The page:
My hope is now on the X-H2 to restore ratio in Fuji’s product line-up and break with the recent ‘video-first’ mantra. However, considering the X-H was meant to be the hybrid stills/video camera, I fear the worst. I guess I’m part of a dying breed but Fuji please don’t make me want to buy an A7R...

Edited by Herco
removed the 35mm comment
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Wow, this is what I have been thinking for sometime.

The earlier cameras were photography tool's, mostly everything in front of you, cameras for taking photos.

Unfortunately I don't believe there will be a H2 as they have ignored the H1 after taking people's hard earned money.

It's a shame my love affair with Fuji is fading.

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  • 1 month later...

Welcome to the forum, Herco.  I'm replying because I'm much older, yet your concerns are mine, and better stated than I might have been able to write.  A couple of your phrases might be a clue as to what could be happening to Fujifilm cameras:

"All stills photography, almost no video."  Me too, but I think there are only two or three other Fujifilm stills shooters left in Western civilization, and a half-dozen traditional photographers will not sustain any camera company.  I believe the camera-market fashion has moved to "video", and cell-phone features (i.e.;selfie touch-screen).  

You also give your age at 57 years.  I've read that the historic success of the X-100 and X-Pro1 was because they were designed and marketed by "photographers".  I believe that most post-modern companies are now run by people under 35, and I've got to believe that if they happen to be photographers, "camera" means cell-phone, "view-finder" means selfie, and "photography" means video ~ and their plan is to market their products to their own demographic market (under 35 years of age).

Edited by le boecere
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i think there are still many more pure photographers out there (only interested in photos, that is) than hybrid shooters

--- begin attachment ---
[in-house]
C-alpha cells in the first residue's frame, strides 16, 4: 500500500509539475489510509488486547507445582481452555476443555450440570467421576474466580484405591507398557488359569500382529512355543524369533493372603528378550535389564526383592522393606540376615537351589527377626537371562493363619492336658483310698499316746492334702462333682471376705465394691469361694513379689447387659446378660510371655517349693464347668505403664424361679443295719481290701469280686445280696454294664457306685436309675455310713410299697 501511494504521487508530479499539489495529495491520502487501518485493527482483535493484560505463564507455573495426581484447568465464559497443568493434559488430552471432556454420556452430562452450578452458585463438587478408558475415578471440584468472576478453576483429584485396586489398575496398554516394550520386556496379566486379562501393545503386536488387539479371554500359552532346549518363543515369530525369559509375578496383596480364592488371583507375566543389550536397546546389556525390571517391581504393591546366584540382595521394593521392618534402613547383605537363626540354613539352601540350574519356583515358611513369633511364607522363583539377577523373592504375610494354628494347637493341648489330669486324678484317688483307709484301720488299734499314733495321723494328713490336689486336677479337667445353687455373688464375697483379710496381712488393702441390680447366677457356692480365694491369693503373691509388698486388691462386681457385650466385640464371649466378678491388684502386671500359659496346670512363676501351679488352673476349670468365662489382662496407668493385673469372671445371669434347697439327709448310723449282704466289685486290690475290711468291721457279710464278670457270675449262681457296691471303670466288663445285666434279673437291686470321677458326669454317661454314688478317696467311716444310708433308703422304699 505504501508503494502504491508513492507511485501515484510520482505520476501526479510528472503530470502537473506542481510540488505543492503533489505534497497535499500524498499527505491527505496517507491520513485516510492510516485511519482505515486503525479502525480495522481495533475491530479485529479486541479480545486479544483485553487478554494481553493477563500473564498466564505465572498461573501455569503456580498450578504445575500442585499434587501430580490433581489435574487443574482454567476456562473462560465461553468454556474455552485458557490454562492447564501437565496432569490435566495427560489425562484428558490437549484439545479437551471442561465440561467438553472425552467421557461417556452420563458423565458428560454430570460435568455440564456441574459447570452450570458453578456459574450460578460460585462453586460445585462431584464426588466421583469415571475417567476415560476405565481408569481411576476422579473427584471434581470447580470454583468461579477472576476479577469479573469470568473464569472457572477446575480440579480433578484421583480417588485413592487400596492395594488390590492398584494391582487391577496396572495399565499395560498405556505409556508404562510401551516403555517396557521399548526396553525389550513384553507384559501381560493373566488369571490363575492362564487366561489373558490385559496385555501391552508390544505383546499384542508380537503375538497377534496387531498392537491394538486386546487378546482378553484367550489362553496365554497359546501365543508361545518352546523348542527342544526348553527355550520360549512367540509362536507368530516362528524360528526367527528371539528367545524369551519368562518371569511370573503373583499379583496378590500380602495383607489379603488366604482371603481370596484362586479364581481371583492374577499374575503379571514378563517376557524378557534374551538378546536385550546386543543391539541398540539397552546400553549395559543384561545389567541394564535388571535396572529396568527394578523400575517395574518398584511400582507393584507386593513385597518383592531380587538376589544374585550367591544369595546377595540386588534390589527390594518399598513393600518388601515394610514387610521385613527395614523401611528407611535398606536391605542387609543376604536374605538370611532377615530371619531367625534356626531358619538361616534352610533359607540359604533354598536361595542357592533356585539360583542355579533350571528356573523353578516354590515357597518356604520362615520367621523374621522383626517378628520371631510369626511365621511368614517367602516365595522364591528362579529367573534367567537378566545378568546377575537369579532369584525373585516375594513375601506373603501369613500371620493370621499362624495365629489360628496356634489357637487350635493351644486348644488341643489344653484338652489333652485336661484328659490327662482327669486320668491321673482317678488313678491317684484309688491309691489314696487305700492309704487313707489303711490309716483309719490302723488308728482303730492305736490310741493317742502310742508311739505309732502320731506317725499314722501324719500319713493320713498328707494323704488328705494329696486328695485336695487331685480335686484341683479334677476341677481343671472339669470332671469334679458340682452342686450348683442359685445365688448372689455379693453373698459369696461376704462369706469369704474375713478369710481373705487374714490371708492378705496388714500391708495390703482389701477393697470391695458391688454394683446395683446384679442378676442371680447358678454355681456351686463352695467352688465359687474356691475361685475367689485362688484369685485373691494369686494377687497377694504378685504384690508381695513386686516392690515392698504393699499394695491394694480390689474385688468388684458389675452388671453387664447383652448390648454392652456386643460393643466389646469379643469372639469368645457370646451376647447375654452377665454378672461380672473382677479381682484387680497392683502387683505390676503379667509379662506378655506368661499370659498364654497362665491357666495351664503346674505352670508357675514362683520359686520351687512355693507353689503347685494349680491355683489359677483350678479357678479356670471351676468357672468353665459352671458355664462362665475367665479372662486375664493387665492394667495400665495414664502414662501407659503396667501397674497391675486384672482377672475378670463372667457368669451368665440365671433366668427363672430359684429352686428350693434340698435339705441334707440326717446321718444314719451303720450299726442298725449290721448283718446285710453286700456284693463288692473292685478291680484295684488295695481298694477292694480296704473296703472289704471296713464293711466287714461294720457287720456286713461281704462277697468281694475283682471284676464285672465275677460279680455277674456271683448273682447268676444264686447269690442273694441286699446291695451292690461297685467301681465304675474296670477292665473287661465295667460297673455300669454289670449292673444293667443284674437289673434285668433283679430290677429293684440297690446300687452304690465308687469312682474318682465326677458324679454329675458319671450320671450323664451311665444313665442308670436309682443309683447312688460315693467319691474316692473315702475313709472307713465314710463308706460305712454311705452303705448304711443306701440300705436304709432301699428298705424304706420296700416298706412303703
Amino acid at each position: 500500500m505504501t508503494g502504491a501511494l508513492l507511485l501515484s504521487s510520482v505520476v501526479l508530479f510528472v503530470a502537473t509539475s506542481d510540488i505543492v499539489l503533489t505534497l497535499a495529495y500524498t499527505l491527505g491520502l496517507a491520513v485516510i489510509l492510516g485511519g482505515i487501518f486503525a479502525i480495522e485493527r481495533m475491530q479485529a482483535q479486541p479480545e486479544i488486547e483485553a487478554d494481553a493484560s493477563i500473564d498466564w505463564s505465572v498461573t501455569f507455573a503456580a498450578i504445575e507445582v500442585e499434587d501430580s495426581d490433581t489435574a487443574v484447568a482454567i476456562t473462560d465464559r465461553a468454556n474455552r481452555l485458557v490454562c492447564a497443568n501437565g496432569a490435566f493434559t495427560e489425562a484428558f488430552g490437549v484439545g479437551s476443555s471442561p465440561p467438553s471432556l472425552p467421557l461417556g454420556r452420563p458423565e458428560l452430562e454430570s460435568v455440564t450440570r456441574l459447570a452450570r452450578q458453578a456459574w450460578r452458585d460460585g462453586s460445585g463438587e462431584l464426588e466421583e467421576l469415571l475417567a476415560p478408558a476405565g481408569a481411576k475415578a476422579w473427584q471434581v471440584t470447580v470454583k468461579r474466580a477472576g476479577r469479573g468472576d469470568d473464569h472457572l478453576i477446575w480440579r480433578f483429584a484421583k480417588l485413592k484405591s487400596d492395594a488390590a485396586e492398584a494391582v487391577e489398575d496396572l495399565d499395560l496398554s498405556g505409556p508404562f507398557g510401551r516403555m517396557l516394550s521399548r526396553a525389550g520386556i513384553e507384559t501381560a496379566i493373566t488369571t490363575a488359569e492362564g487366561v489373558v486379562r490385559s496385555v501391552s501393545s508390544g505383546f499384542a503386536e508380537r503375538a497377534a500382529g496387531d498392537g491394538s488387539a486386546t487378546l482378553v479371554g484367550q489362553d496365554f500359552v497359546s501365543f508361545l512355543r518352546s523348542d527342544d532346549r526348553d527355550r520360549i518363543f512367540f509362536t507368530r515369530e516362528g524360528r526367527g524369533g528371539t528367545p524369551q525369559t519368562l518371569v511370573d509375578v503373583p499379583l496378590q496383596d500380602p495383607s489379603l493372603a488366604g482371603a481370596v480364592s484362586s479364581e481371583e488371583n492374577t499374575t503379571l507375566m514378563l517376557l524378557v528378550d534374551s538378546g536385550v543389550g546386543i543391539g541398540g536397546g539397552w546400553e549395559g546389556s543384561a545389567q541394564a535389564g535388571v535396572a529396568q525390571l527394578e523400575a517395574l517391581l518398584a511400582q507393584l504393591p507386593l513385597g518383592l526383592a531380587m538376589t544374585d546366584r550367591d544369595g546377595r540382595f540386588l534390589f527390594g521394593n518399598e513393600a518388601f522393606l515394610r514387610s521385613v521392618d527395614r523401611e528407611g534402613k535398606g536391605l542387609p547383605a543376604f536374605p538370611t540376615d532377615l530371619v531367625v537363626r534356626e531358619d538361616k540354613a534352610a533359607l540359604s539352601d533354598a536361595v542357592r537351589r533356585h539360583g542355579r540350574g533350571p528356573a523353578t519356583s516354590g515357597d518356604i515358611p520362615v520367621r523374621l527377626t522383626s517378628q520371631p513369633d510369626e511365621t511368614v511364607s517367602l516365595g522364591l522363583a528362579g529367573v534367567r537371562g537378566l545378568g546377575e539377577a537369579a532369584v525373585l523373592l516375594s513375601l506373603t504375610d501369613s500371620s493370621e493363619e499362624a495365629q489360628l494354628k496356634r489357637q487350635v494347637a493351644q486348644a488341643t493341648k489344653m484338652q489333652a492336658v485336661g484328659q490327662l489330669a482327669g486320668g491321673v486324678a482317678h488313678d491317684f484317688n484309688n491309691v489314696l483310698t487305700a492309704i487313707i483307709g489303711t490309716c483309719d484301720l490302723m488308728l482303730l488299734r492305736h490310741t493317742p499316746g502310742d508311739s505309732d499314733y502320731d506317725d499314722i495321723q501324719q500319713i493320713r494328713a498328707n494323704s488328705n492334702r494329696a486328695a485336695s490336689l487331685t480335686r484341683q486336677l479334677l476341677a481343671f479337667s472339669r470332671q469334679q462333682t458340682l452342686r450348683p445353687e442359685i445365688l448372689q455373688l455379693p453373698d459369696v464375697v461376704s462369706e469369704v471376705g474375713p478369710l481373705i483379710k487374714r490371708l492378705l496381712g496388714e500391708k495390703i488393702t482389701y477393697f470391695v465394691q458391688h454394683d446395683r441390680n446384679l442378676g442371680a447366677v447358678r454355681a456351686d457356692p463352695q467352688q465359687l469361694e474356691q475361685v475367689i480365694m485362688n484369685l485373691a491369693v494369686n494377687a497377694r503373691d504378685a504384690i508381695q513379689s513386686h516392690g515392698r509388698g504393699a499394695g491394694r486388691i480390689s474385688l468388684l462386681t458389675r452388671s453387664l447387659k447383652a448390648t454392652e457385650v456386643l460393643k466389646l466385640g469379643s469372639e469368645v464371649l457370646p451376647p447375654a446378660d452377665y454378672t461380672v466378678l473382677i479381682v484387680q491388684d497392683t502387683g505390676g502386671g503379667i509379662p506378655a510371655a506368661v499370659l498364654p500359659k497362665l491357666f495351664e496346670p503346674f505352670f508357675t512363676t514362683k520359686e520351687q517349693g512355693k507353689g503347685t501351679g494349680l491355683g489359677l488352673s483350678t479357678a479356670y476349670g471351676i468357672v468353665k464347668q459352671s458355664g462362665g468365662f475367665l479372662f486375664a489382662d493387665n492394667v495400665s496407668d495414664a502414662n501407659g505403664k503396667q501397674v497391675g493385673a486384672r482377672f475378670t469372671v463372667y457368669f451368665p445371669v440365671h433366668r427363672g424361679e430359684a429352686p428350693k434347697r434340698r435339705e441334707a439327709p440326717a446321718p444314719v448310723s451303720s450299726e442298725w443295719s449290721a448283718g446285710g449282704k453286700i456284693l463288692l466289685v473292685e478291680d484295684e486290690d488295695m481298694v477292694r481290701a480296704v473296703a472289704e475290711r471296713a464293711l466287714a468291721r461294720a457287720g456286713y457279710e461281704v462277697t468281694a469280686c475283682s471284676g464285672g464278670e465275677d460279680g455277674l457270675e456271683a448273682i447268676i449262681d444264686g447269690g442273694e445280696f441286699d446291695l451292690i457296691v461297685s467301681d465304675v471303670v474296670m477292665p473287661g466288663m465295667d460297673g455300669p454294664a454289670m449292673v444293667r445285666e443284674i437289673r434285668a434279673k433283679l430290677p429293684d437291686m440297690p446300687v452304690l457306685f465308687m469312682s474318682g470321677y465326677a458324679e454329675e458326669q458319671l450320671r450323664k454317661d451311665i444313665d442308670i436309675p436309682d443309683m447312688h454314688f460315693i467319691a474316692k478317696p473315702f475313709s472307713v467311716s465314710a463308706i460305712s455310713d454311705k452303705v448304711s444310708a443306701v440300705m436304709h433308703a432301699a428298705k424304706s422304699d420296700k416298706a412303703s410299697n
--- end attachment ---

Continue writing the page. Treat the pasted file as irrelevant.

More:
however, the latter are quite vocal and the platform they're on - youtube - is encouraging video rather than photo shooting whereas photographers have many platforms on which to show their work but none are even at half the level youtube is at, meaning monetisation, encouraging originality, dealing with fraud and so on

that is why, in my opinion, all camera companies have to and will embrace video features to be able to sell their products (forget leica, they are too niche)...we who don't care about video just have to suck it up

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16 minutes ago, andrei89 said:

i think there are still many more pure photographers out there (only interested in photos, that is) than hybrid shooters

however, the latter are quite vocal and the platform they're on - youtube - is encouraging video rather than photo shooting whereas photographers have many platforms on which to show their work but none are even at half the level youtube is at, meaning monetisation, encouraging originality, dealing with fraud and so on

that is why, in my opinion, all camera companies have to and will embrace video features to be able to sell their products (forget leica, they are too niche)...we who don't care about video just have to suck it up